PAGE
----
Yellow and orange lemon cucumber
A climbing aid keeps keeps lemon cucumber fruits from lying on the ground [Photo: Trong Nguyen/ Shutterstock.com]

The propagated plantlets can be planted out at the end of May. Here, too, make sure that the planting distance is 80 cm. We also recommended enhancing the garden soil with bone meal and compost. If you would like to cultivate the lemon cucumber as a tub plant, our Plantura Organic Tomato & Vegetable Compost, which is enriched with compost and contains a primarily organic fertiliser for an adequate supply of nutrients to the plants, is ideal.

Organic Tomato & Vegetable Compost, 40L
Organic Tomato & Vegetable Compost, 40L
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(5/5)
  • Perfect for tomatoes & other vegetables such as chillies, courgettes & more
  • For strong & healthy plant growth as well as an abundant vegetable harvest
  • Peat-free & organic soil: CO2-saving composition
£16.99

Does the lemon cucumber need support? Lemon cucumber does not necessarily need support, but can also be cultivated as a creeper. If you want it to climb in height, after the formation of the first tendrils, support should be provided. This can be, for example, a trellis, but the lemon cucumber will climb up the garden fence. This will prevent the fruit from lying on the damp ground and starting to mould.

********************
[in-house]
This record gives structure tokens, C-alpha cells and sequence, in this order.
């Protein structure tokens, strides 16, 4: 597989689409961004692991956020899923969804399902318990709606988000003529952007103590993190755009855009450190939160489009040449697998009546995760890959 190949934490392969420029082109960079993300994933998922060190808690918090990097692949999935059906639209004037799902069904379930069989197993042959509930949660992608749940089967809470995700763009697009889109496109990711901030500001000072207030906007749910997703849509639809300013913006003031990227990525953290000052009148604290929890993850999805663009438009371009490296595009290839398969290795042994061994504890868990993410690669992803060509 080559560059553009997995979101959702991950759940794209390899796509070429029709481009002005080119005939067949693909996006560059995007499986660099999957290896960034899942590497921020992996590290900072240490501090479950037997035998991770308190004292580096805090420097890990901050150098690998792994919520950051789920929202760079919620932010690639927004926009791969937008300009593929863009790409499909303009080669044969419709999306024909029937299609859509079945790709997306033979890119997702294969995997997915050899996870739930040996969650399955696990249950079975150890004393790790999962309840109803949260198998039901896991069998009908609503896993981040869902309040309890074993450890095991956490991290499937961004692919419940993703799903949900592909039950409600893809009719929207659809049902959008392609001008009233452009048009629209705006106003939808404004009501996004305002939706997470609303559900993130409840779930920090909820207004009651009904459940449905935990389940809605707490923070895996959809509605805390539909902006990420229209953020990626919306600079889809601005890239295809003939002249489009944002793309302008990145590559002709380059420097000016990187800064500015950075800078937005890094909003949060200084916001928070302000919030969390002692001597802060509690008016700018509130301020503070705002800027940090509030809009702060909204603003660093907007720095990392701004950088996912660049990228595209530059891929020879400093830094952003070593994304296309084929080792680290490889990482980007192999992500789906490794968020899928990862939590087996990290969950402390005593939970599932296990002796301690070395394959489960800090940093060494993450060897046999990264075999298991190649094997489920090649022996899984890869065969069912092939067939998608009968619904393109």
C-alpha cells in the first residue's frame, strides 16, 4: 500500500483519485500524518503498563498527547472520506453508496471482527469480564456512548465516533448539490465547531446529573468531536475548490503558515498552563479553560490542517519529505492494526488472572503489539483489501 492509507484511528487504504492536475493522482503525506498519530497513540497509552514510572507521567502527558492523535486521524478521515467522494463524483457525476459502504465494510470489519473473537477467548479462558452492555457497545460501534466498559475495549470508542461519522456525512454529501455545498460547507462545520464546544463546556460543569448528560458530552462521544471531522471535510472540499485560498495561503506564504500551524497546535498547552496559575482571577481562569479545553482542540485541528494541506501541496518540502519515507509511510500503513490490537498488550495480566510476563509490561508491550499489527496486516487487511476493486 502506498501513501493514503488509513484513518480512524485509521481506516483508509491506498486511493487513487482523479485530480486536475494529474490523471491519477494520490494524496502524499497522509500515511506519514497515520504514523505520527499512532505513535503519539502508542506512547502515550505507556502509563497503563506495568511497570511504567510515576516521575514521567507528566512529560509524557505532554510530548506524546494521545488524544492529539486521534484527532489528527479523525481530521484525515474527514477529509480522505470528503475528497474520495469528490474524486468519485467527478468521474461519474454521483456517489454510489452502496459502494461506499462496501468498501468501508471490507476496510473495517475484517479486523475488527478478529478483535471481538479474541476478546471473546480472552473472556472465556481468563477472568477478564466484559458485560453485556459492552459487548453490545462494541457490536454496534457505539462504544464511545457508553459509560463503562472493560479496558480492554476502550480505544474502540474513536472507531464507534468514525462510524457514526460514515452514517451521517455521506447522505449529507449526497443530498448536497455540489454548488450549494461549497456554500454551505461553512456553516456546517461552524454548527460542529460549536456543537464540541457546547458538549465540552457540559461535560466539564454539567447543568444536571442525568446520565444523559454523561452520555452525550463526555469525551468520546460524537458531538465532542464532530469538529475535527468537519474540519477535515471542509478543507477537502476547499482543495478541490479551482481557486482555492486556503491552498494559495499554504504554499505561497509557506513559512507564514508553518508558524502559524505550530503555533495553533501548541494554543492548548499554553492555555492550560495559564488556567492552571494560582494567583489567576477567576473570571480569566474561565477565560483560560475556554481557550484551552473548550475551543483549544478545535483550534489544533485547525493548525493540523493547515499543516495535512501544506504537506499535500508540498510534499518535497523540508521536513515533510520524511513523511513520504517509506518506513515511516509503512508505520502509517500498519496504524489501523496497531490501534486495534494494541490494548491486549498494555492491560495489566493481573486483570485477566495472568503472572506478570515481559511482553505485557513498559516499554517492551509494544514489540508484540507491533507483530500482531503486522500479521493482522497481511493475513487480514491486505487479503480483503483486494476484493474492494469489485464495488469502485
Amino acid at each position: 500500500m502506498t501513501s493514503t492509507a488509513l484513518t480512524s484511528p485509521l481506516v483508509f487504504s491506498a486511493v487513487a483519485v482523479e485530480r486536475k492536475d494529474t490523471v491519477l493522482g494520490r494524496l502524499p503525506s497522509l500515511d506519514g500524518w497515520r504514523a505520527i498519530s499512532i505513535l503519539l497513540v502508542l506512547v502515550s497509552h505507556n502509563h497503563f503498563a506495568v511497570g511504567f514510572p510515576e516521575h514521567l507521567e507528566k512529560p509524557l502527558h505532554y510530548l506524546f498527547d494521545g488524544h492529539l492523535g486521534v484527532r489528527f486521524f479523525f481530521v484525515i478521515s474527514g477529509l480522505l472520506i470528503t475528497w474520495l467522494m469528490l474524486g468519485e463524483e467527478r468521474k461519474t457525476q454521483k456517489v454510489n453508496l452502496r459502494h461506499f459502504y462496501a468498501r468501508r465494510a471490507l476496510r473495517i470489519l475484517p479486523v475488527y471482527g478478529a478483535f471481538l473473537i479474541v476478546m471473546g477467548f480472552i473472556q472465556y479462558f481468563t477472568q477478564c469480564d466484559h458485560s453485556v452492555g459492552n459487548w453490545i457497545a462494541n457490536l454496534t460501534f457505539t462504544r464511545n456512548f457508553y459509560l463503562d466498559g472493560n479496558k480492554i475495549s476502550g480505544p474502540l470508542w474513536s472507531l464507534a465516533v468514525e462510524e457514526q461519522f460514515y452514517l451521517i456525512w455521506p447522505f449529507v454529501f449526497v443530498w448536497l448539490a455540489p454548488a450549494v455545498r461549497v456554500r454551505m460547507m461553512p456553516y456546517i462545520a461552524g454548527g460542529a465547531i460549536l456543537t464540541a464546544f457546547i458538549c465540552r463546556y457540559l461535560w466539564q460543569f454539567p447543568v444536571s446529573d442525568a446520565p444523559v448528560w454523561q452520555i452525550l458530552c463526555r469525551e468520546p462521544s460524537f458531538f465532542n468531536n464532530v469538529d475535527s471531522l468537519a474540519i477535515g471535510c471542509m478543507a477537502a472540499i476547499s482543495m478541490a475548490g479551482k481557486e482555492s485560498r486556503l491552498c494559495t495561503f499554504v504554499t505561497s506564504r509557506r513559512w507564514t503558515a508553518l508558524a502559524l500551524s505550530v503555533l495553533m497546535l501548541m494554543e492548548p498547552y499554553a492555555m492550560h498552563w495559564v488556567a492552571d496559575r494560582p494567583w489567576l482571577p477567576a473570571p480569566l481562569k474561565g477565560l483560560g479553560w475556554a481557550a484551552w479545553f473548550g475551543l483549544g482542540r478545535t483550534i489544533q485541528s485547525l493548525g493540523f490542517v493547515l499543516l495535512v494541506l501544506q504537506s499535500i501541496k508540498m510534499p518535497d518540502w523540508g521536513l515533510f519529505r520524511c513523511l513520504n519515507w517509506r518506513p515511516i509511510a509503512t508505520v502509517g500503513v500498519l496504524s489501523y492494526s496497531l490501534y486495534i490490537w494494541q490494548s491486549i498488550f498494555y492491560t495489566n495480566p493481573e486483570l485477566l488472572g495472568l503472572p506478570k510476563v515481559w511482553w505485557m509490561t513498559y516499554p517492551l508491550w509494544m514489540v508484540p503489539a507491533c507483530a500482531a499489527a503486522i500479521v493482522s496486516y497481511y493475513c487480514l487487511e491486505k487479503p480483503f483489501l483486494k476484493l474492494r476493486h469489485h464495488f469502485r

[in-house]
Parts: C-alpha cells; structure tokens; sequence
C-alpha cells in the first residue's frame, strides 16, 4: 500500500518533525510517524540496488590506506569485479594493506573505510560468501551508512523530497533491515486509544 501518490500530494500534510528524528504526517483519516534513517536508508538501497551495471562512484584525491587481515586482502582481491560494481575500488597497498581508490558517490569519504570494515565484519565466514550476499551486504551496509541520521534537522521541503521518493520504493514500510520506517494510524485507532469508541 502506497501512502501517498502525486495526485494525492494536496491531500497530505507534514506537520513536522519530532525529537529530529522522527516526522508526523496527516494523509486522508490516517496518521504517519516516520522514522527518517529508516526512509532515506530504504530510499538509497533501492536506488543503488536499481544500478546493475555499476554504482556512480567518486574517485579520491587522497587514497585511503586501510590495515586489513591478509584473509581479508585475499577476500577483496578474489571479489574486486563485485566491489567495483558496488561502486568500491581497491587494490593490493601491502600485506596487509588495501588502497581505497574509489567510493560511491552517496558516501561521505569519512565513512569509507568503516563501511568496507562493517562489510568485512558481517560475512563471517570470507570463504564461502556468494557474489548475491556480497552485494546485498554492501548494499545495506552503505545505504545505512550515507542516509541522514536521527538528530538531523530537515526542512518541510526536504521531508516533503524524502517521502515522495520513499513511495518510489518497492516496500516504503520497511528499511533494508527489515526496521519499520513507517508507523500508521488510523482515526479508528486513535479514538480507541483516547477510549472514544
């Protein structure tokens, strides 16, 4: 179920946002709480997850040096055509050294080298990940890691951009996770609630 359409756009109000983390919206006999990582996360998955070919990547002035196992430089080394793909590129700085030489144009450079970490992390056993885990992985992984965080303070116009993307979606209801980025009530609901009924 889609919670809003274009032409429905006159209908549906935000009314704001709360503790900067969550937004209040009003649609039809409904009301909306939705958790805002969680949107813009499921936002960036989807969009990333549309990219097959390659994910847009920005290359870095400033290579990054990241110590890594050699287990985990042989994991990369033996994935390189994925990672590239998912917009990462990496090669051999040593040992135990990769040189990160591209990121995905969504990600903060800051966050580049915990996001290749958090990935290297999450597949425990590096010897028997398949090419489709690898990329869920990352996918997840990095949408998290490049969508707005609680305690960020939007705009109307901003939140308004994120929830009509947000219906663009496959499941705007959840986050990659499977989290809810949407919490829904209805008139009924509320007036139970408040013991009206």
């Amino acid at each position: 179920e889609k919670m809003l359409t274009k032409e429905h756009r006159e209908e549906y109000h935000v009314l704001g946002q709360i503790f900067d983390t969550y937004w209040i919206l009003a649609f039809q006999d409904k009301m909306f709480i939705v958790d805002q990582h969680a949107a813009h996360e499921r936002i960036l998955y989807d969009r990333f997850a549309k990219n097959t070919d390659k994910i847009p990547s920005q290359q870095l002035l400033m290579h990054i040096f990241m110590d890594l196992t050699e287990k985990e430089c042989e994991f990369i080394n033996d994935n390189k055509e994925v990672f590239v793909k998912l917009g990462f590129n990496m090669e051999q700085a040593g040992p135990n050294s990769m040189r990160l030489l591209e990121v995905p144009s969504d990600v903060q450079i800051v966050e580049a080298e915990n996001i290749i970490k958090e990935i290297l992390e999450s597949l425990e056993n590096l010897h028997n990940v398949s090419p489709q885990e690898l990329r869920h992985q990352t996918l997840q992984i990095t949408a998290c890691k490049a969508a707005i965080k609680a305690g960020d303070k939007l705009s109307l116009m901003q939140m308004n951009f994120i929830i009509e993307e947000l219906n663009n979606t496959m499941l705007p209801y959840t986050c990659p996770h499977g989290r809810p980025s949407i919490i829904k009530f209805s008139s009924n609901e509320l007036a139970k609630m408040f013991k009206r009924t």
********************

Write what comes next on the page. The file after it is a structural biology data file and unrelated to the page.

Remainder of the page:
Tip: If you want the lemon cucumber to spread on the ground, bark mulch is spread on the ground. This keeps the fruit clean as well as dry and does not immediately mould.

Lemon cucumber plant with flowers
With its tendrils, lemon cucumber plants can also climb garden fences [Photo: Diane N. Ennis/ Shutterstock.com]

The right care

Growing citrus cucumbers requires some care to achieve a bountiful harvest and protect them from disease.

Watering and fertilising

In the open ground, garden soil enriched with compost and bone meal is sufficient for nutrient supply. For potted plants, however, regular fertilisation is necessary. For this purpose, for example, our Plantura Liquid Tomato Food is ideal. The liquid fertiliser can be easily applied with the irrigation water and contains a nutrient ratio optimally adapted to vegetables.

Liquid Tomato Food, 800ml
Liquid Tomato Food, 800ml
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(5/5)
  • Perfect for tomatoes & other vegetables
  • Liquid fertiliser for healthy plant growth & an abundant harvest
  • Quick & easy application - child & pet friendly
£10.99

Lemon cucumbers are thirsty plants, so water them regularly. Lack of water leads to a lower yield of lemon cucumber. Even the taste then leaves much to be desired, in isolated cases it may even lead to bitter fruit. However, the plants are sensitive to wet feet. Be sure to always water the cucumbers only from the bottom, so that the leaves do not get wet. Otherwise, diseases like to settle on wet greenery.

Common diseases

Cool temperatures combined with humid conditions quickly lead to disease in lemon cucumber. Common fungal infections include mildew and Sclerotinia wilt.